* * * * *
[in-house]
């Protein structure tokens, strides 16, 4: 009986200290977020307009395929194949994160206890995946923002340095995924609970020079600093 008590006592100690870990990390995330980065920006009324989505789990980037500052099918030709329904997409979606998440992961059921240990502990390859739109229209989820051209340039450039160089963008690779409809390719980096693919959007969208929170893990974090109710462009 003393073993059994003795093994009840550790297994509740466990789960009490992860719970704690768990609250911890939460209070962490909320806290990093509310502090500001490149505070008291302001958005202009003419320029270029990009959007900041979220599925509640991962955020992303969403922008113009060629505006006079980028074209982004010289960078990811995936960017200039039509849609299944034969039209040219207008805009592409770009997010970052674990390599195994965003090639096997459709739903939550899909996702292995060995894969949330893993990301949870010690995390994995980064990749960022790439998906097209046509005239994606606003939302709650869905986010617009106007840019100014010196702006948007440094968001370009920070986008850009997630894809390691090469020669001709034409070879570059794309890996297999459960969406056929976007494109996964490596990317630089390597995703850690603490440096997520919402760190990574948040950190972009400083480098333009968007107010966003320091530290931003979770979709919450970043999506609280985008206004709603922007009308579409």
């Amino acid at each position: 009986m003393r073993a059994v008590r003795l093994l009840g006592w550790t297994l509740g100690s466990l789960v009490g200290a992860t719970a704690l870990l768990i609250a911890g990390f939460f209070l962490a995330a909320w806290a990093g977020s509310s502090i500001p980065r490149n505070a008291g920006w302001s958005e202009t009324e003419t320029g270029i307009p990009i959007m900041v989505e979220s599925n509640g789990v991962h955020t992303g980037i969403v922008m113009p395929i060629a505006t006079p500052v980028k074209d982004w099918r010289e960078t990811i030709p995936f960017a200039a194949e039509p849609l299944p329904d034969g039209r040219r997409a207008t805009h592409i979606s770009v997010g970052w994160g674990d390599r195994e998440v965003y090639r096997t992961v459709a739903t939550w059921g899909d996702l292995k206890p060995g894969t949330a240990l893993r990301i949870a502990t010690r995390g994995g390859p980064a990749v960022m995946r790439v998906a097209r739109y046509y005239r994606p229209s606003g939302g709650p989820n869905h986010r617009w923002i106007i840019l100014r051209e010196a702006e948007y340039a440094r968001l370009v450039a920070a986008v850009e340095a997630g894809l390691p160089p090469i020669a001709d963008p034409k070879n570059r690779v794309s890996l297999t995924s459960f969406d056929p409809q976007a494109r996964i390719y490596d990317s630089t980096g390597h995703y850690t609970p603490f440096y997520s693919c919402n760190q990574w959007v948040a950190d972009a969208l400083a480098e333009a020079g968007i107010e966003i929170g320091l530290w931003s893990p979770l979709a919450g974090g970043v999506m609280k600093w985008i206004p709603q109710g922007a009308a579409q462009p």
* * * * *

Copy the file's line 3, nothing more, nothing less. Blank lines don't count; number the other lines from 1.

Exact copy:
């Amino acid at each position: 009986m003393r073993a059994v008590r003795l093994l009840g006592w550790t297994l509740g100690s466990l789960v009490g200290a992860t719970a704690l870990l768990i609250a911890g990390f939460f209070l962490a995330a909320w806290a990093g977020s509310s502090i500001p980065r490149n505070a008291g920006w302001s958005e202009t009324e003419t320029g270029i307009p990009i959007m900041v989505e979220s599925n509640g789990v991962h955020t992303g980037i969403v922008m113009p395929i060629a505006t006079p500052v980028k074209d982004w099918r010289e960078t990811i030709p995936f960017a200039a194949e039509p849609l299944p329904d034969g039209r040219r997409a207008t805009h592409i979606s770009v997010g970052w994160g674990d390599r195994e998440v965003y090639r096997t992961v459709a739903t939550w059921g899909d996702l292995k206890p060995g894969t949330a240990l893993r990301i949870a502990t010690r995390g994995g390859p980064a990749v960022m995946r790439v998906a097209r739109y046509y005239r994606p229209s606003g939302g709650p989820n869905h986010r617009w923002i106007i840019l100014r051209e010196a702006e948007y340039a440094r968001l370009v450039a920070a986008v850009e340095a997630g894809l390691p160089p090469i020669a001709d963008p034409k070879n570059r690779v794309s890996l297999t995924s459960f969406d056929p409809q976007a494109r996964i390719y490596d990317s630089t980096g390597h995703y850690t609970p603490f440096y997520s693919c919402n760190q990574w959007v948040a950190d972009a969208l400083a480098e333009a020079g968007i107010e966003i929170g320091l530290w931003s893990p979770l979709a919450g974090g970043v999506m609280k600093w985008i206004p709603q109710g922007a009308a579409q462009p």